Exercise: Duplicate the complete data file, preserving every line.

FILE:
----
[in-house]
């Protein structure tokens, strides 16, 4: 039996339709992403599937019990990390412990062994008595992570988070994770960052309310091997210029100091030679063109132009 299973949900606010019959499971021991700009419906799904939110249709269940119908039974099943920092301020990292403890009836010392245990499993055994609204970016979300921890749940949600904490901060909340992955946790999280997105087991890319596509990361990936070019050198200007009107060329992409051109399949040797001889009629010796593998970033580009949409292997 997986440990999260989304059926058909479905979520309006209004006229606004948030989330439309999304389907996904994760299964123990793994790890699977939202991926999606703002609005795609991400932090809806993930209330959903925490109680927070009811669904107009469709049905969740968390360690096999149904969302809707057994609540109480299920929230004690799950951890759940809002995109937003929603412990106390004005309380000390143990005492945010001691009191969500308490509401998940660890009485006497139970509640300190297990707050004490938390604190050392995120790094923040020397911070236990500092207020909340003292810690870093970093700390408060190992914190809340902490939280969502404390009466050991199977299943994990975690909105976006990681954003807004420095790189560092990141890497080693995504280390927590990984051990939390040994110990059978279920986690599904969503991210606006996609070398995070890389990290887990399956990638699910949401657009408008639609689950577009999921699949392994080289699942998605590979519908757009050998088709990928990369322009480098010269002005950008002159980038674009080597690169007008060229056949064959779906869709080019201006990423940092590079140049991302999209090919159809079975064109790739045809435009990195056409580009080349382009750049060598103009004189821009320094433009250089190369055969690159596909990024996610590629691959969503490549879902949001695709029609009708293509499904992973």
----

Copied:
[in-house]
């Protein structure tokens, strides 16, 4: 039996339709992403599937019990990390412990062994008595992570988070994770960052309310091997210029100091030679063109132009 299973949900606010019959499971021991700009419906799904939110249709269940119908039974099943920092301020990292403890009836010392245990499993055994609204970016979300921890749940949600904490901060909340992955946790999280997105087991890319596509990361990936070019050198200007009107060329992409051109399949040797001889009629010796593998970033580009949409292997 997986440990999260989304059926058909479905979520309006209004006229606004948030989330439309999304389907996904994760299964123990793994790890699977939202991926999606703002609005795609991400932090809806993930209330959903925490109680927070009811669904107009469709049905969740968390360690096999149904969302809707057994609540109480299920929230004690799950951890759940809002995109937003929603412990106390004005309380000390143990005492945010001691009191969500308490509401998940660890009485006497139970509640300190297990707050004490938390604190050392995120790094923040020397911070236990500092207020909340003292810690870093970093700390408060190992914190809340902490939280969502404390009466050991199977299943994990975690909105976006990681954003807004420095790189560092990141890497080693995504280390927590990984051990939390040994110990059978279920986690599904969503991210606006996609070398995070890389990290887990399956990638699910949401657009408008639609689950577009999921699949392994080289699942998605590979519908757009050998088709990928990369322009480098010269002005950008002159980038674009080597690169007008060229056949064959779906869709080019201006990423940092590079140049991302999209090919159809079975064109790739045809435009990195056409580009080349382009750049060598103009004189821009320094433009250089190369055969690159596909990024996610590629691959969503490549879902949001695709029609009708293509499904992973």